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Revista de Biología Tropical

On-line version ISSN 0034-7744Print version ISSN 0034-7744

Rev. biol. trop vol.62 n.4 San José Oct./Dec. 2014


Do attacks by jaguars Panthera onca and pumas Puma concolor (Carnivora: Felidae) on livestock correlate with species richness and relative abundance of wild prey?

¿Se correlacionan los ataques de jaguares Panthera onca y pumas Puma concolor (Carnivora: Felidae) al ganado con la riqueza de especies y la abundancia relativa de presas silvestres?

Albert Burgas1*, Ronit Amit2* & Bernat C. Lopez1


Attacks by big cats on livestock are one of the major causes of human-felid conflicts and, therefore, an important factor in the conservation of these species. It has been argued that a reduction in natural prey abundance promotes attacks on domestic species, but few studies have tested this statement, and some have delivered contradictory results. We investigated whether the occurrence of attacks to livestock by jaguar and puma relates to the abundance and richness of their natural prey. In the rainy season 2009, we tracked potential prey species counting signs of presence along linear transects in 14 non-attacked cattle farms (control) and in 14 attacked cattle farms in NW Costa Rica. There was a negative relationship between the occurrence of attacks and both species richness (p=0.0014) and abundance (p=0.0012) of natural prey. Our results support the establishment of actions to promote support and recovery of natural prey, in order to diminish attacks on livestock, while maintaining jaguar and puma populations. Rev. Biol. Trop. 62 (4): 1459-1467. Epub 2014 December 01.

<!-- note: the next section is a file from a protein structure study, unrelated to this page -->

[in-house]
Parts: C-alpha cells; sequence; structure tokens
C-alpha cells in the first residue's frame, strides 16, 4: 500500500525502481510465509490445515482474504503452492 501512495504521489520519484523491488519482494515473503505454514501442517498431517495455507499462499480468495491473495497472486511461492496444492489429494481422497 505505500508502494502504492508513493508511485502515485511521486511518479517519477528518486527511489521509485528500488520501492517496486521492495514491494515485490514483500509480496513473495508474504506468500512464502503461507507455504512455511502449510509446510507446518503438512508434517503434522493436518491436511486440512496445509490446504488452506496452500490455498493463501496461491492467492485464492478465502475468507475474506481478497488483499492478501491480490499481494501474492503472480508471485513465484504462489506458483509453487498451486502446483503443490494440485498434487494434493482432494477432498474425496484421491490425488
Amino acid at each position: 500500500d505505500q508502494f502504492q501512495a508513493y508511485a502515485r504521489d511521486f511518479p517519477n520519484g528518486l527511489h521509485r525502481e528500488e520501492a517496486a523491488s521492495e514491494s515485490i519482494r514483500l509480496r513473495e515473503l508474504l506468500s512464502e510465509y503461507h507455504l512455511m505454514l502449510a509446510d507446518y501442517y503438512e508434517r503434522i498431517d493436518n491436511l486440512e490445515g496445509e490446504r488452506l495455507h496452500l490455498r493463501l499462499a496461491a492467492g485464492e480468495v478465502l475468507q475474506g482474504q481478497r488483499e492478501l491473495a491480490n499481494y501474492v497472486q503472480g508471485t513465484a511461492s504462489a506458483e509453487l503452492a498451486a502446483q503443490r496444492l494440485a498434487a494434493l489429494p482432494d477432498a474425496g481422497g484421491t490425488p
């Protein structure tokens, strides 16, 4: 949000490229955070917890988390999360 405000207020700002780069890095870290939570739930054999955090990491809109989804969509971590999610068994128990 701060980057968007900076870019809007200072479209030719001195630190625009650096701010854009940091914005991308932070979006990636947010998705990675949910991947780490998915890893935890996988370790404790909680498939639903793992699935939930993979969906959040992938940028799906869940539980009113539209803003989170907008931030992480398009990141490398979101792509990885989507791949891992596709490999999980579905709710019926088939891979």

Key words: human-wildlife conflicts, livestock depredation, Costa Rica, jaguar, prey abundance, puma, species richness.


Los ataques de grandes felinos al ganado son una de las principales causas de conflicto entre humanos y felinos, siendo por ello un tema prioritario para la conservación de estas especies. Se ha argumentado que la reducción en abundancia de presas naturales incrementa la ocurrencia de ataques a las especies domésticas. Sin embargo son pocos los estudios que han evaluado esta afirmación, algunos con resultados contradictorios. Nosotros investigamos cómo la ocurrencia de ataques al ganado, por parte de puma o jaguar, se relaciona con la abundancia y la riqueza de sus presas naturales. Muestreamos las presas potenciales contando los rastros de presencia a lo largo de transectos lineales en 14 fincas sin ataques (control) y en 14 fincas con ataques en el Noroeste de Costa Rica durante la temporada lluviosa de 2009. Encontramos una relación negativa entre la ocurrencia de ataques al ganado y la riqueza (p=0.0014) y abundancia (p=0.0012) de presas naturales. Nuestros resultados respaldan la aplicación de medidas que promuevan el mantenimiento y recuperación de las presas naturales como medida para reducir los ataques al ganado y conservar las poblaciones de puma y jaguar.

Palabras clave: conflicto vida silvestre, ataques al ganado, Costa Rica, jaguar, abundancia de presas, puma, riqueza de especies.